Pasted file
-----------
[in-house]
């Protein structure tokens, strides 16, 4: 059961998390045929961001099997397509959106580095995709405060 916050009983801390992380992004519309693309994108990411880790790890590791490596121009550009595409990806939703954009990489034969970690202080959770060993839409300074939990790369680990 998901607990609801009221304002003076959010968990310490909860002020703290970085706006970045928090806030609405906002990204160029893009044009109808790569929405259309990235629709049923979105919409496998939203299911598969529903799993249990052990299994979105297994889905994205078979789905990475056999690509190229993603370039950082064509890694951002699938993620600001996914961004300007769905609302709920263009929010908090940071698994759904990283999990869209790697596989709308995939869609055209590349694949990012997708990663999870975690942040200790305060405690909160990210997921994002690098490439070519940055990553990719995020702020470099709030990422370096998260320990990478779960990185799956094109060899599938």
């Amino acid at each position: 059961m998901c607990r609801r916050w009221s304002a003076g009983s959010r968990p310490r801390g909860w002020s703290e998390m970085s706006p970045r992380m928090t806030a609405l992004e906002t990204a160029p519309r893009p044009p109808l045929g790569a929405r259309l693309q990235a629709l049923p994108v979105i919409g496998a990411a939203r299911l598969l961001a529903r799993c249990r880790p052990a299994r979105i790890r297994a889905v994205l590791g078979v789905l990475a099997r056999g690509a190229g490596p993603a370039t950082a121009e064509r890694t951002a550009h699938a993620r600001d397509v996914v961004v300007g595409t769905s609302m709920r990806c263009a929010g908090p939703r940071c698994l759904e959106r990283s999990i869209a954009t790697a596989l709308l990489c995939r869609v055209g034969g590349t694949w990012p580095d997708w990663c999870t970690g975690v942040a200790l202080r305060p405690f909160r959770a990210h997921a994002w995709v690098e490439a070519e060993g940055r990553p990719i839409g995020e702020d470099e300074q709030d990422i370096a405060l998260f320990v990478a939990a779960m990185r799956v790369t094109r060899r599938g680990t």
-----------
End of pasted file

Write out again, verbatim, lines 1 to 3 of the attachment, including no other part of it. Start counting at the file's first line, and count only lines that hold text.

[in-house]
């Protein structure tokens, strides 16, 4: 059961998390045929961001099997397509959106580095995709405060 916050009983801390992380992004519309693309994108990411880790790890590791490596121009550009595409990806939703954009990489034969970690202080959770060993839409300074939990790369680990 998901607990609801009221304002003076959010968990310490909860002020703290970085706006970045928090806030609405906002990204160029893009044009109808790569929405259309990235629709049923979105919409496998939203299911598969529903799993249990052990299994979105297994889905994205078979789905990475056999690509190229993603370039950082064509890694951002699938993620600001996914961004300007769905609302709920263009929010908090940071698994759904990283999990869209790697596989709308995939869609055209590349694949990012997708990663999870975690942040200790305060405690909160990210997921994002690098490439070519940055990553990719995020702020470099709030990422370096998260320990990478779960990185799956094109060899599938």
């Amino acid at each position: 059961m998901c607990r609801r916050w009221s304002a003076g009983s959010r968990p310490r801390g909860w002020s703290e998390m970085s706006p970045r992380m928090t806030a609405l992004e906002t990204a160029p519309r893009p044009p109808l045929g790569a929405r259309l693309q990235a629709l049923p994108v979105i919409g496998a990411a939203r299911l598969l961001a529903r799993c249990r880790p052990a299994r979105i790890r297994a889905v994205l590791g078979v789905l990475a099997r056999g690509a190229g490596p993603a370039t950082a121009e064509r890694t951002a550009h699938a993620r600001d397509v996914v961004v300007g595409t769905s609302m709920r990806c263009a929010g908090p939703r940071c698994l759904e959106r990283s999990i869209a954009t790697a596989l709308l990489c995939r869609v055209g034969g590349t694949w990012p580095d997708w990663c999870t970690g975690v942040a200790l202080r305060p405690f909160r959770a990210h997921a994002w995709v690098e490439a070519e060993g940055r990553p990719i839409g995020e702020d470099e300074q709030d990422i370096a405060l998260f320990v990478a939990a779960m990185r799956v790369t094109r060899r599938g680990t």